Gaels become Planters
Last week in the grounds of Stormont the GAA marked 125 years as an organization by planting ash trees in the parkland. On that occasion, in the midst of the wind and the rain, Mark Durkan MP and leader of the SDLP quipped that: “The Gaels have become Planters!” It was of course a joke, but I have since reflected on it and that that the corollary would be: “The Planters have become Gaels!” And of course isn’t hat what the Assembly should be all about, the transformation of rigid political identities and the fusion of Planter and Gael into a new political unity that retains the good in both and abandons the bad in both. In other words we become politically reconciled through the building of consensus politics within the Assembly.
I have often met with school groups in the Assembly and in my single transferable talk I emphasise that the central core objective of the Good Friday agreement is built, is to bring about the reconciliation of people in Northern Ireland, in Ireland as a whole and between Ireland and Britain. The Assembly is deliberately designed to forge a real and working partnership between nationalist and unionist, Protestant and Catholic. Through this close and working partnership we can ultimately achieve the conditions in which a real and lasting reconciliation can in fact take place in the North. If the Assembly and the other institutions of the Good Friday Agreement were not based on this basic principle of partnership and the ultimate goal of reconciliation then there would be no real purpose of the Agreement. It is the generation of division and conflict that the agreement is designed to address and heal.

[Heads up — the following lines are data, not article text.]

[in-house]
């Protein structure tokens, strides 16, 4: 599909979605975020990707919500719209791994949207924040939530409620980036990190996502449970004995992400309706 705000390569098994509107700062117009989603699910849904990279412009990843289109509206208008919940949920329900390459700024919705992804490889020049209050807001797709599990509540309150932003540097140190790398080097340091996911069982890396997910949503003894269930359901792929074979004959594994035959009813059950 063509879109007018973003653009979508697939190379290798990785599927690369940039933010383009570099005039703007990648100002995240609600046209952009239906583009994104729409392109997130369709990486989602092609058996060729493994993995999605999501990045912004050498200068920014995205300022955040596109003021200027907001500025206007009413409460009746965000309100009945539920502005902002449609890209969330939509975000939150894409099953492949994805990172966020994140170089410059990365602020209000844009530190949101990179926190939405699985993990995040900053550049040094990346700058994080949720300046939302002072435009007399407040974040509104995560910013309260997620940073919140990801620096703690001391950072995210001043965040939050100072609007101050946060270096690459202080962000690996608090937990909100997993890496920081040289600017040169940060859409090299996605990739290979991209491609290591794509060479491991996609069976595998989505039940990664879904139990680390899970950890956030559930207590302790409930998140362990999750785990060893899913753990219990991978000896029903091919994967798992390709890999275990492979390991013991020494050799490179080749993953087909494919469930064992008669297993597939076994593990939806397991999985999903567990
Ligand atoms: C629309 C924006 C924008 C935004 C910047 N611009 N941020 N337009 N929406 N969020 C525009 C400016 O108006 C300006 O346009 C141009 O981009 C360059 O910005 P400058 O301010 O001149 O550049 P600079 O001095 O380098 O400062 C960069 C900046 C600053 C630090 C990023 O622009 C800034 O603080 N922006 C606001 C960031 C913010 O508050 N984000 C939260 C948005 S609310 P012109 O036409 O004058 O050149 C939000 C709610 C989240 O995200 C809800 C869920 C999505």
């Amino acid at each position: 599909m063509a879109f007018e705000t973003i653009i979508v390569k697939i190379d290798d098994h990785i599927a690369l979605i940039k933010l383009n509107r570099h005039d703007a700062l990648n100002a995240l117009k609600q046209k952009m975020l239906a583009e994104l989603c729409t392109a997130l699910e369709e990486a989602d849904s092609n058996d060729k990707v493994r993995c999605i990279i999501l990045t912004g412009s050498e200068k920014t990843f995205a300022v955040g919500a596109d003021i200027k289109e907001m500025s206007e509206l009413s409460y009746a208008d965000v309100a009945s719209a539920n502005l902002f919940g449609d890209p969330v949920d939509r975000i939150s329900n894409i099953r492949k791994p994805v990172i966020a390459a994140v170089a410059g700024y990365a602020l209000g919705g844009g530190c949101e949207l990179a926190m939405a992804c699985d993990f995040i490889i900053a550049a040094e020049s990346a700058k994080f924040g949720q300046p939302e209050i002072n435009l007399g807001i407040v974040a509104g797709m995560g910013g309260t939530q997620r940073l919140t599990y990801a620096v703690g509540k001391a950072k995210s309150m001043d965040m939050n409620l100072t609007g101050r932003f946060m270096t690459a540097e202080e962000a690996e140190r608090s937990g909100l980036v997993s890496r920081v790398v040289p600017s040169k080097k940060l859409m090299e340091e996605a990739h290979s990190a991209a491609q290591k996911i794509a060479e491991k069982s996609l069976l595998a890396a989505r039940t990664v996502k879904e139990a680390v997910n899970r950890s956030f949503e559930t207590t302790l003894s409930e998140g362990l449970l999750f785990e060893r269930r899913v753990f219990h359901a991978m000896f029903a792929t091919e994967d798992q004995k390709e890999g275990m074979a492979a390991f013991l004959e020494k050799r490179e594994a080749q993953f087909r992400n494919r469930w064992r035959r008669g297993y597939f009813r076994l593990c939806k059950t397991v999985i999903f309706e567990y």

But the people are entitled to ask where in the partnership at the moment in the Assembly and the Executive? Is the present Executive not characterized by discontent and division? Is the Assembly not a forum for recrimination and dispute rather than a forum for reconciliation? It is hard at times to defend what goes on in the Assembly and it is hard at times to see the positive side of things but there are very positive things being done particularly in the Assembly itself and the committees of the Assembly. Unfortunately there are those in the Assembly, on both sides, that do not view the Agreement as a conflict resolution process but as a conflict substitution process. For them, although the violence has ended, the conflict continues by other means. If people think in that way there can be little progress made towards reconciliation because it is effectively saying that there can be no solution until we defeat the ‘other side’. To view politics from that point of view is to repeat the big mistake of the past, which was, that we can settle our political divisions through force, whether that be state force of anti-state force. Ultimately victory of one community over the other has been tried and proven not to work, so wy try to continue the same policy now? It is up to politicians like myself to remind those in power in the Assembly that the goal of reconciliation should be our primary concern and the means of achieving that is through partnership between the two traditions. Although the Assembly may not achieve much progress towards the reconciliation that the Agreement aspire to reach, by its very existence and its inclusion of both political extremes and its continuance and survival to the year 2011 it could pave the way towards a new and more conciliatory politics in the next Assembly. That of course depends on those who are elected to the next Assembly, truly embracing the value of the Good Friday Agreement, which are partnership and reconciliation. To achieve that it is up to the people in both communities to elect those who are committed to these important values.
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